My French hosts had set me adrift in Paris at the age of fourteen. I was resourceful, thank goodness, and relieved that I wouldn’t have to hang out with the family, but part of me wondered about the manners of hosts who invited people to stay and then ignored them.
I began to explore the city by myself. My mother had given me her pre-war guide to Paris, and not much had changed. But on the Champs Elysées I did stop to ask a gendarme the way. I wasn’t really lost. I just wanted to speak to this typical policeman, dressed in his short cape and smart peaked hat, his képi. He had a moustache, too, luckily. I needed the locals to be Continue reading →
“What do you miss most about London?” they asked me, when I went to live in Chicago in 1979.
“Paris,” I said. In answer to the blank stares, I explained. “If you travel 300 miles south of here, you’re still in Illinois. 300 miles from London, and you’re in Paris.”
I was probably making the mileage up, but they got it.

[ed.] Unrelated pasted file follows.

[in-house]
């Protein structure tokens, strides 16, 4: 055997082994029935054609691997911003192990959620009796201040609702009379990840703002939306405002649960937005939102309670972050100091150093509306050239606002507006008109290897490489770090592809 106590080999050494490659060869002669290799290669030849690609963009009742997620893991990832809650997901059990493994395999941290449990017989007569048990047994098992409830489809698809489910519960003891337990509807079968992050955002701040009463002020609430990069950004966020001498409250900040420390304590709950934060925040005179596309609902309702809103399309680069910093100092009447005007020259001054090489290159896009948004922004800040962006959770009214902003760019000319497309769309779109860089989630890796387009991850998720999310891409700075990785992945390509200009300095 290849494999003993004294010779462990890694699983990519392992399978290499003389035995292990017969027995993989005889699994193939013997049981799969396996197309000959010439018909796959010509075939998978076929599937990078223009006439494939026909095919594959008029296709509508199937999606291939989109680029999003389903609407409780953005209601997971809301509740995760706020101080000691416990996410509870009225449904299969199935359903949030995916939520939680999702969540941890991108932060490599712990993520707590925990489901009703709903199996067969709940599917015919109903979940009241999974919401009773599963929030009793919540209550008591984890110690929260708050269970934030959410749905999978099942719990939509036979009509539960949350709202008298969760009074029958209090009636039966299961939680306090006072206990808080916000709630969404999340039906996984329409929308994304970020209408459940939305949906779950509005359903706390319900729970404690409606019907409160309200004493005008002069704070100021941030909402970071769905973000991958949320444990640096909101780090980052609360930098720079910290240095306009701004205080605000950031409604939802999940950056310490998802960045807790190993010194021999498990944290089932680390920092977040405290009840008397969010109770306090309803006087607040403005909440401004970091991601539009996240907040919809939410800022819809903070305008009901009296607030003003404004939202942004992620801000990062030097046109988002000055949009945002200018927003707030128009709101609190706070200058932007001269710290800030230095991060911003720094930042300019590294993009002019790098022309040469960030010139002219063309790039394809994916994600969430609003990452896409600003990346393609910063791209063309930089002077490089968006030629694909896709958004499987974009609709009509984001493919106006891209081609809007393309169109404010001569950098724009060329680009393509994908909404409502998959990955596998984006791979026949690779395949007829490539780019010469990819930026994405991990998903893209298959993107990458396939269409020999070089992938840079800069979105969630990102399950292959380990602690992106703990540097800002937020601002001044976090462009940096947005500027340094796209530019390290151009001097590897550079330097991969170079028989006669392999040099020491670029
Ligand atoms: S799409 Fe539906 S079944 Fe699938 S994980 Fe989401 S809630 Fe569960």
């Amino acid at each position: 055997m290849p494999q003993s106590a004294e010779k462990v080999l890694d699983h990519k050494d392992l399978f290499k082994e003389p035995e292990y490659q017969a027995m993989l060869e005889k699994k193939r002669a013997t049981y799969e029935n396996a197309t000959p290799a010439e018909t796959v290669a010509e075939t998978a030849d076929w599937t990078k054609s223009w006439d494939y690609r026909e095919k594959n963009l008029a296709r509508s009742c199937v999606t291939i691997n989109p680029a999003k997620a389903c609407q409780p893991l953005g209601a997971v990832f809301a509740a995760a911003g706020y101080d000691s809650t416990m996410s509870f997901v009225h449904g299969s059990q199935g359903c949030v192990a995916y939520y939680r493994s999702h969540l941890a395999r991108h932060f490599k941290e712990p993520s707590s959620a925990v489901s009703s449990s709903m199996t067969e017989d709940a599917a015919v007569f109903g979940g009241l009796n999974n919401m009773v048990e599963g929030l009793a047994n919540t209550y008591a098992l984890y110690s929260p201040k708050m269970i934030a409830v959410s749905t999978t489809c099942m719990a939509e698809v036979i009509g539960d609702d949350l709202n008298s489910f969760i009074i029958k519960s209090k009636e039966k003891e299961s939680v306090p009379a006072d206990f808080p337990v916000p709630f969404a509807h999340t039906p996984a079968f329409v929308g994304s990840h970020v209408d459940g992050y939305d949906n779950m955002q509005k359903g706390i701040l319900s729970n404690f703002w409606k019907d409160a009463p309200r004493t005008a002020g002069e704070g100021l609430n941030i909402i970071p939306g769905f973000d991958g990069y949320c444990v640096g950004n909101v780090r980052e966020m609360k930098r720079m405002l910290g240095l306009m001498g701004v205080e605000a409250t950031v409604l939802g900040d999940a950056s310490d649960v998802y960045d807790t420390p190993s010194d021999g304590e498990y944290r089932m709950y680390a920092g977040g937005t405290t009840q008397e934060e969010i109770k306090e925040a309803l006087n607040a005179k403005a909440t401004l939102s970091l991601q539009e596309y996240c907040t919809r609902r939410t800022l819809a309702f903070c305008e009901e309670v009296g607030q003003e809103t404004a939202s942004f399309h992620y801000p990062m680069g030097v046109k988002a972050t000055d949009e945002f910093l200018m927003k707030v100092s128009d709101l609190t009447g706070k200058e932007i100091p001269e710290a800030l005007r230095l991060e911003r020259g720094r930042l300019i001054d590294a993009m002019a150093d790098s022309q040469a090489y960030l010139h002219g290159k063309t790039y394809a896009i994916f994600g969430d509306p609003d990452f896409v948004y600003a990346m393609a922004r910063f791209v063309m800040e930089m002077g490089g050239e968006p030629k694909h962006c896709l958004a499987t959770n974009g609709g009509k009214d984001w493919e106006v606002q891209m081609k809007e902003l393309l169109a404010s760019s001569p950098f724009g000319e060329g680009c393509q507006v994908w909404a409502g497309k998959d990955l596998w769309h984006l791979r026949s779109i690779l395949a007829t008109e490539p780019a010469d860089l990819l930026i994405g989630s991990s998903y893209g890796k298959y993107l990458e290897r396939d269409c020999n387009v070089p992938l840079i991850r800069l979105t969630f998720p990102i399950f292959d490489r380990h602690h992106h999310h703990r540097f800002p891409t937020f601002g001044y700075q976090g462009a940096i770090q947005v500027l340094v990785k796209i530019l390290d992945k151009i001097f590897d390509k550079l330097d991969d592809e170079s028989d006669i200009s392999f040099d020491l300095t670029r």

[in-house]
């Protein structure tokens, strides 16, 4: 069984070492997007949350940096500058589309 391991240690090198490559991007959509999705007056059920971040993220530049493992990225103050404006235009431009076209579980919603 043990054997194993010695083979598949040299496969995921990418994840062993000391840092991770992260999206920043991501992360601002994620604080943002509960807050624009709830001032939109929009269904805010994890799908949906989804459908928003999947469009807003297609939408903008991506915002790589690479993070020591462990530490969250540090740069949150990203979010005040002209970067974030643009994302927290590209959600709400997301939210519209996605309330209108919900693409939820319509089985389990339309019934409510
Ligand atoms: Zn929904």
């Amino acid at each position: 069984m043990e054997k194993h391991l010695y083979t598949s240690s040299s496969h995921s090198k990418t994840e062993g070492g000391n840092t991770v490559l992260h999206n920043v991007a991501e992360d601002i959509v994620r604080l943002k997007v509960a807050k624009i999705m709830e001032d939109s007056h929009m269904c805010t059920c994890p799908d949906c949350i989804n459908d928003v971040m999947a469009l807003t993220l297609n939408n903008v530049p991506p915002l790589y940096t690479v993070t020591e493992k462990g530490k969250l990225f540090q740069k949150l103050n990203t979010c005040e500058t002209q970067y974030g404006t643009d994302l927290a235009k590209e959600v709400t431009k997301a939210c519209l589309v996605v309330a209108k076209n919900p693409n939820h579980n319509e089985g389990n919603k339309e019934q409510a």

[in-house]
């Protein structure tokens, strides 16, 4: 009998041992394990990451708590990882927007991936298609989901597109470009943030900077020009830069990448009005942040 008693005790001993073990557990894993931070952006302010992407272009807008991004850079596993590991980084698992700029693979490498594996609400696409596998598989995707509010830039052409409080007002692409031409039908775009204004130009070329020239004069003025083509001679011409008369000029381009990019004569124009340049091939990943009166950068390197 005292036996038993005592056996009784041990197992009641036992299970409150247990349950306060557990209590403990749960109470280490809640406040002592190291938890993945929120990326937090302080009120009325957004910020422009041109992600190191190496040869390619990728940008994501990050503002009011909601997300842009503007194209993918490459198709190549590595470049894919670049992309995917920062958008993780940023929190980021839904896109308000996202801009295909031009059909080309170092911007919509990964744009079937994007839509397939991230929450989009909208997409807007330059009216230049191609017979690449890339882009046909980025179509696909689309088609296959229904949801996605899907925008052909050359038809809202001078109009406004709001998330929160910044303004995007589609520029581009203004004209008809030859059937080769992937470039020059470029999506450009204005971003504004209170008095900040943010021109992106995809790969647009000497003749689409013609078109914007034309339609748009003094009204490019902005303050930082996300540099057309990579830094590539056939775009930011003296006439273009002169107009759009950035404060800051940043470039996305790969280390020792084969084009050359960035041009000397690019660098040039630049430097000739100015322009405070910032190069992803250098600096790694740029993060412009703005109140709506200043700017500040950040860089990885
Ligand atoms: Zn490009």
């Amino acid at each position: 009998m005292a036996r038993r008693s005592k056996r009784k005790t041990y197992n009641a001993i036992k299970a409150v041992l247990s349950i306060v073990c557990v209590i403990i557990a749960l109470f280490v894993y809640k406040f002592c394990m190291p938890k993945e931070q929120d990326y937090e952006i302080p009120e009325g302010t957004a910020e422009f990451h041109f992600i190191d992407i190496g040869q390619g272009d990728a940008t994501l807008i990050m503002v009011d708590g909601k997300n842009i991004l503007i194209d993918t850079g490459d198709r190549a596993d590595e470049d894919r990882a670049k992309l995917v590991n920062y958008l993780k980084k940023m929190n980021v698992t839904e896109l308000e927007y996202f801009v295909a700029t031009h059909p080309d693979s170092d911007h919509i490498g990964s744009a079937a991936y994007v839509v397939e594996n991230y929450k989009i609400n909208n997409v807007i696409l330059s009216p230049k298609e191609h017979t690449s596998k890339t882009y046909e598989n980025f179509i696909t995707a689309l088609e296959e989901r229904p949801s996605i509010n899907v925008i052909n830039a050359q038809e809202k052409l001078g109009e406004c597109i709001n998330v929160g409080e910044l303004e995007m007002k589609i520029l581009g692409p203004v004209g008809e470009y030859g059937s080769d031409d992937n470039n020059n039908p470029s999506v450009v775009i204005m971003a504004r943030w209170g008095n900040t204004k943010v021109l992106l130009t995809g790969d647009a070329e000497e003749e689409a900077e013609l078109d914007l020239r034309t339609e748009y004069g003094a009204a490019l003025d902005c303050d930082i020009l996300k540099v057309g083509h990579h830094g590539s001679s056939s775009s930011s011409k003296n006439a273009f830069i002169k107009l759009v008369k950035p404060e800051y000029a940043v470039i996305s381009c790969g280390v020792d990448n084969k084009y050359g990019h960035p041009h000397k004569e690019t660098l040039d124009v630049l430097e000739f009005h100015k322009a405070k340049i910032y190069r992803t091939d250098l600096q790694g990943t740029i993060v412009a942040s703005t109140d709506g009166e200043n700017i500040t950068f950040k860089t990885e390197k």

I first traveled to the French capital when I was 15, to stay with the de Beaumonts, an elegant Parisian family with a sixteen-year-old son, known to us only as friends of friends. The idea was that he and I would converse, using the other one’s language, in order to improve my French and his English. And of course, there was always the chance of romance, Continue reading →
I was fourteen when I found my first job. My mother was friendly with the local chemist, Ruta Strachowska, who was looking for a babysitter for her five-year-old boy, Paul. Mrs. S. was a middle-aged Jewish lady of about my height, with eyes that crinkled up when she laughed, which she did surprisingly often. My mother told me that she had escaped from Poland during the war by swimming across the River Dnieper to Russia at the dead of night, with Nazi soldiers shooting at her as they ordered her to stop. My mother would never have made up anything so incredible, so I believed her, but it was difficult, looking at Mrs. Strachowska’s pixie face and the dumpy figure she had now, to imagine her going for a swim anywhere.
She owned the tiny chemist’s in a row of small shops not far from our house. The bell would ring as you entered, and she’d appear Continue reading →